Revd Boyle 1842

Letters from the past

Affidavit to Geo Higham, Brighouse,

from William Chambers, concerning The Rev. John Boyle an insolvent Clerk, 1842

The letter is addressed to Geo Higham Esqre, Solicitor, Brighouse, Nr Halifax. It bears the York circular date stamp for JA 22 1842 with the identifying letter C at the bottom under the year, and a faint Pd 1 in red ink at the top left corner. There is no adhesive postage stamp as they were not compulsory until later in the 1850s but the Pd 1 in red showed that it was prepaid. Surprisingly, it also has the word Free written in the bottom left corner. This should not apply as the free postage was stopped once the uniform Penny Post was introduced in 1840.

On the outside of the letter is a note in a different handwriting:

1842 Re Mr. Boyle
(?) Affidavit of Mr Wm Chambers as to the value of Furniture &c not excepted.

1842 Jan 24 (?Ing CBC?).

The main letter then begins with the heading
In the Court for Relief of
Insolvent Debtors.

In the matter of the Reverend John Boyle Late of Brighouse near Halifax in the West Riding of Yorkshire, Clerk, but now a Prisoner for Debt in the gaol of York Castle in the County of York.

The writing then changes to another hand.

Most of the letter is very clear to read, but his abbreviations are sometimes questionable. Where I know or suspect the word it should be, I have put that in brackets with a question mark.

Wm Chambers of Brighouse in the Psh (Parish) of Halifax in the Co of York, Licensed appraiser maketh oath and saith that on the 21 day of Jany inst, he(?) this Dept (Deponent?) went to the late residence of the above named Prisoner John Boyle at Brighouse afs(aforesaid?) & did then and there see, examine and value each & every of the sevl (several) articles next hereinafter ment?(mentioned) & that the sums hereafter affixed thto (thereto) resply (respectively) amountg to £33. 0. 0 are the just and fair value thof (thereof) resply.

The items are then listed individually with their appraised values

That is to say Fenders & Fire Irons 5s 6d one Dining Table, £8.10.0d
one oak sideboard £2.15.0d 12 tumbler glasses 4s 0d 2 decanters 5s 6d
1 glass Pitcher 1s 6d 2 tin Cannisters 1s 6d 2 Bedrom candlesticks 4s 0d
2 Chests of Drawers £5. 0.0. 1 Ward robe £6. 10. 0. 90 volumes of Books £5. 0. 0.
2 portraits £1.10. 0. 5 small pictures £1 .5. 0. 1 Cupboard &Drawers £1 10. 0.

Sworn at Hudd (Huddersfield) in the Co of York the 24 day of January 1842 Before me…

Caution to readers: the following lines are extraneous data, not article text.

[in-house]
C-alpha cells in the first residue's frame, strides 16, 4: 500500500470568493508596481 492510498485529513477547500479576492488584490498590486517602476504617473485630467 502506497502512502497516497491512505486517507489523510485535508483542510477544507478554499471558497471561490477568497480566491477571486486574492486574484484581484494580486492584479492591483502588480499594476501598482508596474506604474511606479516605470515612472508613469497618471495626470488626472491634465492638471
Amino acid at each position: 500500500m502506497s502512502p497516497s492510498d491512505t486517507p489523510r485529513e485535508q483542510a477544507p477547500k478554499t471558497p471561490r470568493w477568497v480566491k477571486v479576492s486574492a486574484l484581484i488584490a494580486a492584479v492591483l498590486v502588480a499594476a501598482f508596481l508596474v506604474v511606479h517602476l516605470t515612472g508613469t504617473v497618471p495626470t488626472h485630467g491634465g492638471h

The next line is very difficult to decipher, but seems to be

A Mister Extor In Ch.2 .

These look like abbreviations, which the addressee of the letter would recognise. At the end of the page, these sums have been listed and totalled to be the £33. 0. 0. Mentioned at the beginning of the letter.

Notes :

The addressee George Higham was born 1801in Castleford. He became a solicitor in Brighouse. He specialised in public business and matters relating to the railways. He was one of a number of attorneys who were commissioned for taking acknowledgements of deeds executed by married women. He was Clerk to the trustees of the Bradford & Huddersfield Turnpike Trust (on the death of Greenwood Bentley of Bradford). On 10th February 1825, he married Ann Rhodes. Their son George William Higham later joined his father as a solicitor practising in Brighouse.

I am surprised at the contents of this letter, as I thought that the vicars were supported by the church and the parishioners with the annual tithes, so how did this Reverend get so far into debt that he was declared insolvent.

I have found two websites with information about John Boyle, both are Google books…

First, a booklet published in 1841. “Reasons for the preferring the Worship of the Established Church” by the Reverend John Boyle, incumbent of Brigstock, Halifax, Second Edition 1841. Here is a transcript of the Preface to the second edition :

This little work is in substance, a Discourse originally preached in St. John’s Church Wolverhampton , in December 1836, and then printed in deference to the wishes of those who heard it. The Author, in complying with the call for a new Edition, will be much gratified should its re-publication tend to increase, or to beget, an attachment to the Worship of our time-honoured Church, of whose inimitable Liturgy an eloquent Dissenter* has remarked, “the evangelical purity of its sentiments, the chastised fervour of its devotion and the majestic simplicity of its language, have combined to place it in the very first rank of uninspired compositions.”

Brighouse Parsonage, August 1, 1841. (*) The late Robert Hall

So that seems to confirm he was the local parson at that time, but I can find no information about the church until about 50 years later.

Second :
An entry in the London Gazette Saturday 9th July 1842 The Court for Relief of Insolvent Debtors.

Assignees have been appointed in the following case. Further particulars may be learned at the Office in Portugal Street, Lincolns Inn-Fields on giving the number of the case.

Then among the list is this one

“The Reverend John Boyle, late of Brigstock, near Halifax Yorkshire, Clerk, an Insolvent, No. 58692 C.”

So, here is the mystery. Sometime after the printing of this booklet in August 1st 1841 what could have happened to the Rev Boyle’s situation as to have him made an Insolvent by January 1842. Did the cost of printing the booklet lead to his financial distress? Would he still be able to be a parson as he had been imprisoned for insolvency?

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